Can a People’s Movement Ground U.S. Drones?
In her latest book, Medea Benjamin, peace activist and co-founder of Code Pink, offers a critical guide to the dramatic increase since 2001 in the U.S. military’s use of hunter/killer drones. She also covers effective strategies for resisting this disturbing shift in modern warfare.
Under President Obama, who Benjamin calls the “peace candidate turned war president,” the military has shifted strategies “from boots on the ground to assassins in the air.” Drones have delivered bombs in Afghanistan, Pakistan, Iraq, Somalia, Libya, and Yemen—often killing civilians and inflaming hatred against the United States.
Drone Warfare lifts the curtain on the proliferation of models of killer hardware and the arms manufacturers who profit from them: General Atomics, Lockheed Martin, Raytheon, Northrop Grumman, Boeing, and AeroVironment. It also calls out the domestic law enforcement agencies already monitoring citizens with drones.
The proliferation of drones is backed by powerful forces. But Benjamin inspires with her description of a global movement to ground the drones. “More and more, people of conscience are calling for international guidelines to curb robotic warfare, as the world community has done in the case of land mines and cluster bombs,” she writes. She describes protests from Nevada to New York that make it difficult for the military and arms manufacturers to conduct business as usual under the radar of public awareness.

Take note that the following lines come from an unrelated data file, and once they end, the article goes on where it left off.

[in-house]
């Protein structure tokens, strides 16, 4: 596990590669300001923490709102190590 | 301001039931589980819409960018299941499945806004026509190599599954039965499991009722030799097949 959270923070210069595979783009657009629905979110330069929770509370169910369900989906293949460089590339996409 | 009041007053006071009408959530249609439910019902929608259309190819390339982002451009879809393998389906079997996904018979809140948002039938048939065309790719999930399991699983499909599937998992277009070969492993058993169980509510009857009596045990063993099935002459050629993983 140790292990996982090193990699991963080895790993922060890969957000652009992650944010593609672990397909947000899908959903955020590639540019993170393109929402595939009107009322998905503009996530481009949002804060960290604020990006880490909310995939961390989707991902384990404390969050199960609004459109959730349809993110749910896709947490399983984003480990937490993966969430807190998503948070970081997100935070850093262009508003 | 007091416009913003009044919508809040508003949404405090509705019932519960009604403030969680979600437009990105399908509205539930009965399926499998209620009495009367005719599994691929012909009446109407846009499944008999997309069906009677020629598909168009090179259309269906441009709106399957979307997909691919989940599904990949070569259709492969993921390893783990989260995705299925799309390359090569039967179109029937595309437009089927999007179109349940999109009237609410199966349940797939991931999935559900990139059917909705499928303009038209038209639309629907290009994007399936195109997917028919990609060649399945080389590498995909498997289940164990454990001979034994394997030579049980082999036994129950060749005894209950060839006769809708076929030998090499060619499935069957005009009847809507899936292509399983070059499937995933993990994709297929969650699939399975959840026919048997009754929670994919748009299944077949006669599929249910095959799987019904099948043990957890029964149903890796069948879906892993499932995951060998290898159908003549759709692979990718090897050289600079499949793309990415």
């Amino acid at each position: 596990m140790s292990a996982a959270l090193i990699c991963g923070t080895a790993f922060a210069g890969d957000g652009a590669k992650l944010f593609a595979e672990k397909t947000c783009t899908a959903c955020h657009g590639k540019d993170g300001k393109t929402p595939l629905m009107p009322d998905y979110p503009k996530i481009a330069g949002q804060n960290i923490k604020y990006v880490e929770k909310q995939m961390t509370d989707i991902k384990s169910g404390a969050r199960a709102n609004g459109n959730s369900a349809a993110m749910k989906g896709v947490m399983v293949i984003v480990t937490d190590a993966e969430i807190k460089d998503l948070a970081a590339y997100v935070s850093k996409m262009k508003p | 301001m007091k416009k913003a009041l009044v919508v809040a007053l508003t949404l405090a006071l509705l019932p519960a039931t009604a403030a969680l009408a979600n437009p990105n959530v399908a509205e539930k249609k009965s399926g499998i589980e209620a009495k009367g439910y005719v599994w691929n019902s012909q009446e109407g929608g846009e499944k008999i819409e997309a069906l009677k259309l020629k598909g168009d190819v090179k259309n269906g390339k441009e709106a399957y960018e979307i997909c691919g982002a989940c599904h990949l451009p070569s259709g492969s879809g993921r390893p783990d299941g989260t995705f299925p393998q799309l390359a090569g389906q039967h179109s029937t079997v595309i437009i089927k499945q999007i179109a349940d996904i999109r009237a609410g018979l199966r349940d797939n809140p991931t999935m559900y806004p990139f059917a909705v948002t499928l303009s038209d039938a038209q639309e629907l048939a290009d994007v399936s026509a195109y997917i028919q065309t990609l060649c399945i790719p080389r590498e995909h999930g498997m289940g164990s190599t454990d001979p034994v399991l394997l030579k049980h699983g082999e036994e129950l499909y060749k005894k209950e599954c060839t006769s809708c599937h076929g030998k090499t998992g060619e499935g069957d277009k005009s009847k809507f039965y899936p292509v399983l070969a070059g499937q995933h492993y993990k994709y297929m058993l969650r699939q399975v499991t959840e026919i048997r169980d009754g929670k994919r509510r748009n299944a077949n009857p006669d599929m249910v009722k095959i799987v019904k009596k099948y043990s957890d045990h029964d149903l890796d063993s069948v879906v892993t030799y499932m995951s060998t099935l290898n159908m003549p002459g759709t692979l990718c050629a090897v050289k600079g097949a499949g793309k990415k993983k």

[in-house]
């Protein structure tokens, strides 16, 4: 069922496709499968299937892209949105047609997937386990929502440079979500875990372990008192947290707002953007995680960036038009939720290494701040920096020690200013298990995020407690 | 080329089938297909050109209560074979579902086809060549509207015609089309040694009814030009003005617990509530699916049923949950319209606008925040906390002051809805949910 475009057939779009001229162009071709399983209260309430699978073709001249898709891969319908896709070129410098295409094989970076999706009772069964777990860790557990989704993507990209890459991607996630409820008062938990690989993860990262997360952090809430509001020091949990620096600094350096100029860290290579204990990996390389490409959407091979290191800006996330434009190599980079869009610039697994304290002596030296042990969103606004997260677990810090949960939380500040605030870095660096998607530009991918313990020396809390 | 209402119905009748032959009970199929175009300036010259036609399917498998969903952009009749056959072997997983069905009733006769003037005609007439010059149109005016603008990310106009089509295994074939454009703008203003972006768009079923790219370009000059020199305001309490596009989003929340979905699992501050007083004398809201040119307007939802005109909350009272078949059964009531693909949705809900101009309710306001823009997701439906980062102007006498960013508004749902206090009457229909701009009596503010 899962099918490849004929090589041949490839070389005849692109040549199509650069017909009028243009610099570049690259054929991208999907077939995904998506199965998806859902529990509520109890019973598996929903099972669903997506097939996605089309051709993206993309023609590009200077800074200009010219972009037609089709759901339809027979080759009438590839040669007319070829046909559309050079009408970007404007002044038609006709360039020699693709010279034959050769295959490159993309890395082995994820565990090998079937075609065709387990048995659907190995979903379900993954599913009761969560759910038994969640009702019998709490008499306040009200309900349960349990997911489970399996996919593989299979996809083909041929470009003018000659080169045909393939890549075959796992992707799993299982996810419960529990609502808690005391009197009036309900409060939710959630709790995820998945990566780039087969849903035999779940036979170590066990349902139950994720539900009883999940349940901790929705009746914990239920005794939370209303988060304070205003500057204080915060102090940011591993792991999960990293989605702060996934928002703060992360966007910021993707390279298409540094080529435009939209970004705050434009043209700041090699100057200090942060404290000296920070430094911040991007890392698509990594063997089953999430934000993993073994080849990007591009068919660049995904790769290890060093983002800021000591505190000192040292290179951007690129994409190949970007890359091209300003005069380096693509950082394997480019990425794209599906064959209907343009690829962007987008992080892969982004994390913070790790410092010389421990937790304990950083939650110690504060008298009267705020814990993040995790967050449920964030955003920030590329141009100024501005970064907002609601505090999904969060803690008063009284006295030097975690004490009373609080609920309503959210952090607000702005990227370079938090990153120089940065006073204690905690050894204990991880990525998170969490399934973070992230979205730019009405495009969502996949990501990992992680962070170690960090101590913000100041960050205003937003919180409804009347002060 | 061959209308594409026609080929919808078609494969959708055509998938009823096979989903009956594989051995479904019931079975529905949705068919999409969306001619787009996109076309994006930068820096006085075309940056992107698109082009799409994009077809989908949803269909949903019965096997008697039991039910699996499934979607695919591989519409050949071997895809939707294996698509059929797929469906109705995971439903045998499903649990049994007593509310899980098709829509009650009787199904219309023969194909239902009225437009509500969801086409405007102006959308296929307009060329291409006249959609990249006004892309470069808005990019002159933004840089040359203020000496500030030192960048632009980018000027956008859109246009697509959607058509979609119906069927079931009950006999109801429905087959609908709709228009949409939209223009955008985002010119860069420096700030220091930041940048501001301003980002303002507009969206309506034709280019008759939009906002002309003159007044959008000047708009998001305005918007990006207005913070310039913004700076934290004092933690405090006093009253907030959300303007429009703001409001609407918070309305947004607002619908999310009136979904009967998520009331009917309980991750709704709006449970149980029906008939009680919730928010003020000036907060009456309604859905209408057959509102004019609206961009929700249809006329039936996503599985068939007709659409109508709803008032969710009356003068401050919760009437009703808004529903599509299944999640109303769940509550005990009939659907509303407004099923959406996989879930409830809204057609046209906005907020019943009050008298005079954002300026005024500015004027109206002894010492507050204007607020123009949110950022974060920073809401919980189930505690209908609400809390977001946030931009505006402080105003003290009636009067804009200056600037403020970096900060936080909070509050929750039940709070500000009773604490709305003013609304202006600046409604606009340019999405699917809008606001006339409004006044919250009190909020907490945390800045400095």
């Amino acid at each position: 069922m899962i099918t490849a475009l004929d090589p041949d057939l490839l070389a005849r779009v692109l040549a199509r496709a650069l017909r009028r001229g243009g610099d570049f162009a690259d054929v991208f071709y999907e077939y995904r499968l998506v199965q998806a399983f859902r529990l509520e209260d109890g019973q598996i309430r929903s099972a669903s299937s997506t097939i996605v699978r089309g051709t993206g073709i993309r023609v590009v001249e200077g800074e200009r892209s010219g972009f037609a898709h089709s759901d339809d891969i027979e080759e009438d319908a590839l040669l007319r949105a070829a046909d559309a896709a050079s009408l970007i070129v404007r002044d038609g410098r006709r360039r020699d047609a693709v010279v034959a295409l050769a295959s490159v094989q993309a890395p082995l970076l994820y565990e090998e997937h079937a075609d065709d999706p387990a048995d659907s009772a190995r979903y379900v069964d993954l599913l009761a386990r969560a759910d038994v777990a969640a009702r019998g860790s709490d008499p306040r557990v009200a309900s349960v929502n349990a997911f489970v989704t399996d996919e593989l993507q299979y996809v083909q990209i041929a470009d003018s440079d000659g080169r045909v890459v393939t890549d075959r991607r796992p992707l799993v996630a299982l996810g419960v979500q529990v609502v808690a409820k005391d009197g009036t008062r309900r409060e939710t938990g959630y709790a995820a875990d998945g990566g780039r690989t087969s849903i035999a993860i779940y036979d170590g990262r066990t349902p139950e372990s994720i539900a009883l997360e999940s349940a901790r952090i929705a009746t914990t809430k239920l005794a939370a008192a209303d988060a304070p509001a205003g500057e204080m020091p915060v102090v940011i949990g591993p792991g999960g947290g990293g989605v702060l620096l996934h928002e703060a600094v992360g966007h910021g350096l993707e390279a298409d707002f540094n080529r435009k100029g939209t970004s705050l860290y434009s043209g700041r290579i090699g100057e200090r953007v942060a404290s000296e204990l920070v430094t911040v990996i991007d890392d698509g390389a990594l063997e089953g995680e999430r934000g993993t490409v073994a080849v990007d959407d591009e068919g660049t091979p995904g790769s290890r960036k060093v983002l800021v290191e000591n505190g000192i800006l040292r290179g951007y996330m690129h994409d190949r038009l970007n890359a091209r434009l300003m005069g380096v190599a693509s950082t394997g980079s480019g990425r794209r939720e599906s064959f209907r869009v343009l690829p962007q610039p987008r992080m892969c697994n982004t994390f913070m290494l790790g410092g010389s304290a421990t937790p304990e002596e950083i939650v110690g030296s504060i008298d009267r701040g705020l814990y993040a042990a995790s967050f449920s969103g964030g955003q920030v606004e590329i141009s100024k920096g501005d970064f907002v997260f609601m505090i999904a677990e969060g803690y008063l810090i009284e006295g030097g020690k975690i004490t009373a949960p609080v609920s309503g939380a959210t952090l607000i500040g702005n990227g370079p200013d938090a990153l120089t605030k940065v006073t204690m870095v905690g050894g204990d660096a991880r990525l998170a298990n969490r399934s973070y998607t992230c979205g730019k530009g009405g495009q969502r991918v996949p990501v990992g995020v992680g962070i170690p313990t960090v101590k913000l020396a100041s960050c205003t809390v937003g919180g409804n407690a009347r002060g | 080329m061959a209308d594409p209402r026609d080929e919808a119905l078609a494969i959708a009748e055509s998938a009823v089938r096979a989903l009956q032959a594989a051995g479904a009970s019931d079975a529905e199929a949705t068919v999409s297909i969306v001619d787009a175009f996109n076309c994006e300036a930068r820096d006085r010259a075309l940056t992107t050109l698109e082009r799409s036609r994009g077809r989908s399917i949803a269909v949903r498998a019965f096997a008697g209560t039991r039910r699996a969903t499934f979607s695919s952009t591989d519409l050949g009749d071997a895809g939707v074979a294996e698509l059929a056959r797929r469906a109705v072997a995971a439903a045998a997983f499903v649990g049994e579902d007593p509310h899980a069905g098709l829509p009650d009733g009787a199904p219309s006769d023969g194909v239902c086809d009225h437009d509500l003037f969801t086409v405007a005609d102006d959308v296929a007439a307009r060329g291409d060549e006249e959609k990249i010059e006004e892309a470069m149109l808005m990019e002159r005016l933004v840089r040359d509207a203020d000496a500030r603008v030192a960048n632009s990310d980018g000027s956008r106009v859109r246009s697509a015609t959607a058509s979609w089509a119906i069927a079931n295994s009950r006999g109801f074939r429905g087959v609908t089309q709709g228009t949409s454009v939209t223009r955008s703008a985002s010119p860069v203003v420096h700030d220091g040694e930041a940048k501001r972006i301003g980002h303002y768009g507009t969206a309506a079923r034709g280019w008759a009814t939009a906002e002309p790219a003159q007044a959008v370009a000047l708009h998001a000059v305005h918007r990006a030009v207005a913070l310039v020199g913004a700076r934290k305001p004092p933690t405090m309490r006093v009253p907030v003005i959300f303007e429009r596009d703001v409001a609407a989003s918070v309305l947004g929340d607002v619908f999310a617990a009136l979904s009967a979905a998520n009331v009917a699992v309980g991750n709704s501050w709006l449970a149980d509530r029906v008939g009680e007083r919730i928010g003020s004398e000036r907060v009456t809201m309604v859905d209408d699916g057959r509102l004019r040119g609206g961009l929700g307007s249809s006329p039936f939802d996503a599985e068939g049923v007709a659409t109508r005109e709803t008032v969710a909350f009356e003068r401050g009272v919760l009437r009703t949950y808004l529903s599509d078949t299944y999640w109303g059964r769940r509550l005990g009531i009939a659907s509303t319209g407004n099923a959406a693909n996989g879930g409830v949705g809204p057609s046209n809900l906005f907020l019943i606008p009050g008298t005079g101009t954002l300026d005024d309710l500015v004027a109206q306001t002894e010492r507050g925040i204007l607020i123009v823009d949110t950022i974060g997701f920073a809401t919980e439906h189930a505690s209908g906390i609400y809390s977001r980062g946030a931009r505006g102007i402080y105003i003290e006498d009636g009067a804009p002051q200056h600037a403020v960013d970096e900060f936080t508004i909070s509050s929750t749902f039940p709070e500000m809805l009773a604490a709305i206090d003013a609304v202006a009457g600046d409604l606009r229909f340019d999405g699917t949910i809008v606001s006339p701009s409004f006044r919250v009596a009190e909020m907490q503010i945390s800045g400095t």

After years in which drone warfare was underreported, Benjamin is one of several authors who are looking into the subject. But her perspective as a peace activist is unique. Some journalists reporting on military robots and drones seem almost intoxicated by the new technology. For Benjamin, killing by remote control is no game.
“With the U.S. military now using thousands of drones and the FAA opening domestic skies to drones, the conversation is long overdue,” she writes. Drone Warfare contributes to making that conversation better informed and anti-drone activism more effective.
Stuart Glascock wrote this article for What Would Nature Do?, the Winter 2013 issue of YES! Magazine. Stuart is a freelance journalist living in Seattle.
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